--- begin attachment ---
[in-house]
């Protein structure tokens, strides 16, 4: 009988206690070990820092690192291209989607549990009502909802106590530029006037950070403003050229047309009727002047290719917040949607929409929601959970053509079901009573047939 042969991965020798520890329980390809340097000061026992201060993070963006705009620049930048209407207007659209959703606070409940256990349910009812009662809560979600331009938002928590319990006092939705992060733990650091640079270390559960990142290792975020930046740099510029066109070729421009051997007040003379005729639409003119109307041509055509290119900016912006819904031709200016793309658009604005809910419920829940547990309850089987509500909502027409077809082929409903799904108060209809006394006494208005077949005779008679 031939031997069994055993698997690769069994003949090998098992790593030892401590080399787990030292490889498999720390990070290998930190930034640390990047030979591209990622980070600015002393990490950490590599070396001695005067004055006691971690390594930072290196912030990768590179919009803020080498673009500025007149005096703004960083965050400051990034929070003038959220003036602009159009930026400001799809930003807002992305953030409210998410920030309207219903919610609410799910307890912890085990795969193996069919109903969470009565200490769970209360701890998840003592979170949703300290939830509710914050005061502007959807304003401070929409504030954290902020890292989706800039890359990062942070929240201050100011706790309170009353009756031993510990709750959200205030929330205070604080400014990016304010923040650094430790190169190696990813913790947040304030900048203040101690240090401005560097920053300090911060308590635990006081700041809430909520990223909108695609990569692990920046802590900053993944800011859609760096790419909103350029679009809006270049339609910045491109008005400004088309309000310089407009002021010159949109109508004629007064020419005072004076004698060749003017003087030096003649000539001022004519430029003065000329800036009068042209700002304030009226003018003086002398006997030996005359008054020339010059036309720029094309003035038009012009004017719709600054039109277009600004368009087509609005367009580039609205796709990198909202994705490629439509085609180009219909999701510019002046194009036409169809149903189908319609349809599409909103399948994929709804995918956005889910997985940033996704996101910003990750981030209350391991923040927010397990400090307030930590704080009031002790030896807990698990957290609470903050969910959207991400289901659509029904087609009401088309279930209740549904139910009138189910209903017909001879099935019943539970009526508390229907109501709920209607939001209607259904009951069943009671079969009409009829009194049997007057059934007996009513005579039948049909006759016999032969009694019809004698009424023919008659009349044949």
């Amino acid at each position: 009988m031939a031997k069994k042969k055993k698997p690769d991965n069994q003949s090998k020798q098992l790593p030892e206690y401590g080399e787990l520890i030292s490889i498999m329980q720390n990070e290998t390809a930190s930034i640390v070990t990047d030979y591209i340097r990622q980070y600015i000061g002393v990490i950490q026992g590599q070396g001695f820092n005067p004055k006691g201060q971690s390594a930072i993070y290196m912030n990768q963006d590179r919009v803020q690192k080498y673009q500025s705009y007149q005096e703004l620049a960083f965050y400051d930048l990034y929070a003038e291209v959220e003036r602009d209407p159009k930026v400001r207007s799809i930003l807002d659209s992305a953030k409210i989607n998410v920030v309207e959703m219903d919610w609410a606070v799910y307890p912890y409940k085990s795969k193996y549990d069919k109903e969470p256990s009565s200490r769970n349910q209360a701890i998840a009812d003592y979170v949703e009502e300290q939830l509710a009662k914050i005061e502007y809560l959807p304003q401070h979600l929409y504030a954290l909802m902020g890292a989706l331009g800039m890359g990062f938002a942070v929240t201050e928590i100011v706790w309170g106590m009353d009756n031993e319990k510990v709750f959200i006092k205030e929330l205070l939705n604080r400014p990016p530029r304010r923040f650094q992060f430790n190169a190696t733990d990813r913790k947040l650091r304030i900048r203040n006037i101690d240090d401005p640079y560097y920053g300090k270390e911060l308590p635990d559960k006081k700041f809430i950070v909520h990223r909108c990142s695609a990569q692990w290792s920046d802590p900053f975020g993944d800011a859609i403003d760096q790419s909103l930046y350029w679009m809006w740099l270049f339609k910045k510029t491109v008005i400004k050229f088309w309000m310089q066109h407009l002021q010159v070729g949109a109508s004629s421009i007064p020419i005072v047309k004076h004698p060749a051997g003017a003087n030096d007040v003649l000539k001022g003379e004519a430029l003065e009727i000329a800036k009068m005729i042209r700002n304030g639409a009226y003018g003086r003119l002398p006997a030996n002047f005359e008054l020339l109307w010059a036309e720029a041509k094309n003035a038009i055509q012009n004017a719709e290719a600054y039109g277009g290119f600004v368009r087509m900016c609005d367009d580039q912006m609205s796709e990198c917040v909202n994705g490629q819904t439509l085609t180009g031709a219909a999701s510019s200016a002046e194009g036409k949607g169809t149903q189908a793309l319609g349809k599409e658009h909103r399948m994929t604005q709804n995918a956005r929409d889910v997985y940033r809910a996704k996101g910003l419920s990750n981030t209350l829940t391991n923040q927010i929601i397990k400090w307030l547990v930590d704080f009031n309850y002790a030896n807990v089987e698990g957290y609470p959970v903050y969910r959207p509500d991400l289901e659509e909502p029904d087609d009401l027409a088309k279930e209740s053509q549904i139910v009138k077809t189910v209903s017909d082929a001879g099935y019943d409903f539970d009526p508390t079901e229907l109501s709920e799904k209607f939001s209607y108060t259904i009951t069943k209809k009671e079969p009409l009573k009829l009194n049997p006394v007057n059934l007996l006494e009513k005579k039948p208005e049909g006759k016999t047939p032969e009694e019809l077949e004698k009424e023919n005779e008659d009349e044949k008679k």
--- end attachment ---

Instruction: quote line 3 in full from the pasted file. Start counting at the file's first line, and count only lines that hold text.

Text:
């Amino acid at each position: 009988m031939a031997k069994k042969k055993k698997p690769d991965n069994q003949s090998k020798q098992l790593p030892e206690y401590g080399e787990l520890i030292s490889i498999m329980q720390n990070e290998t390809a930190s930034i640390v070990t990047d030979y591209i340097r990622q980070y600015i000061g002393v990490i950490q026992g590599q070396g001695f820092n005067p004055k006691g201060q971690s390594a930072i993070y290196m912030n990768q963006d590179r919009v803020q690192k080498y673009q500025s705009y007149q005096e703004l620049a960083f965050y400051d930048l990034y929070a003038e291209v959220e003036r602009d209407p159009k930026v400001r207007s799809i930003l807002d659209s992305a953030k409210i989607n998410v920030v309207e959703m219903d919610w609410a606070v799910y307890p912890y409940k085990s795969k193996y549990d069919k109903e969470p256990s009565s200490r769970n349910q209360a701890i998840a009812d003592y979170v949703e009502e300290q939830l509710a009662k914050i005061e502007y809560l959807p304003q401070h979600l929409y504030a954290l909802m902020g890292a989706l331009g800039m890359g990062f938002a942070v929240t201050e928590i100011v706790w309170g106590m009353d009756n031993e319990k510990v709750f959200i006092k205030e929330l205070l939705n604080r400014p990016p530029r304010r923040f650094q992060f430790n190169a190696t733990d990813r913790k947040l650091r304030i900048r203040n006037i101690d240090d401005p640079y560097y920053g300090k270390e911060l308590p635990d559960k006081k700041f809430i950070v909520h990223r909108c990142s695609a990569q692990w290792s920046d802590p900053f975020g993944d800011a859609i403003d760096q790419s909103l930046y350029w679009m809006w740099l270049f339609k910045k510029t491109v008005i400004k050229f088309w309000m310089q066109h407009l002021q010159v070729g949109a109508s004629s421009i007064p020419i005072v047309k004076h004698p060749a051997g003017a003087n030096d007040v003649l000539k001022g003379e004519a430029l003065e009727i000329a800036k009068m005729i042209r700002n304030g639409a009226y003018g003086r003119l002398p006997a030996n002047f005359e008054l020339l109307w010059a036309e720029a041509k094309n003035a038009i055509q012009n004017a719709e290719a600054y039109g277009g290119f600004v368009r087509m900016c609005d367009d580039q912006m609205s796709e990198c917040v909202n994705g490629q819904t439509l085609t180009g031709a219909a999701s510019s200016a002046e194009g036409k949607g169809t149903q189908a793309l319609g349809k599409e658009h909103r399948m994929t604005q709804n995918a956005r929409d889910v997985y940033r809910a996704k996101g910003l419920s990750n981030t209350l829940t391991n923040q927010i929601i397990k400090w307030l547990v930590d704080f009031n309850y002790a030896n807990v089987e698990g957290y609470p959970v903050y969910r959207p509500d991400l289901e659509e909502p029904d087609d009401l027409a088309k279930e209740s053509q549904i139910v009138k077809t189910v209903s017909d082929a001879g099935y019943d409903f539970d009526p508390t079901e229907l109501s709920e799904k209607f939001s209607y108060t259904i009951t069943k209809k009671e079969p009409l009573k009829l009194n049997p006394v007057n059934l007996l006494e009513k005579k039948p208005e049909g006759k016999t047939p032969e009694e019809l077949e004698k009424e023919n005779e008659d009349e044949k008679k």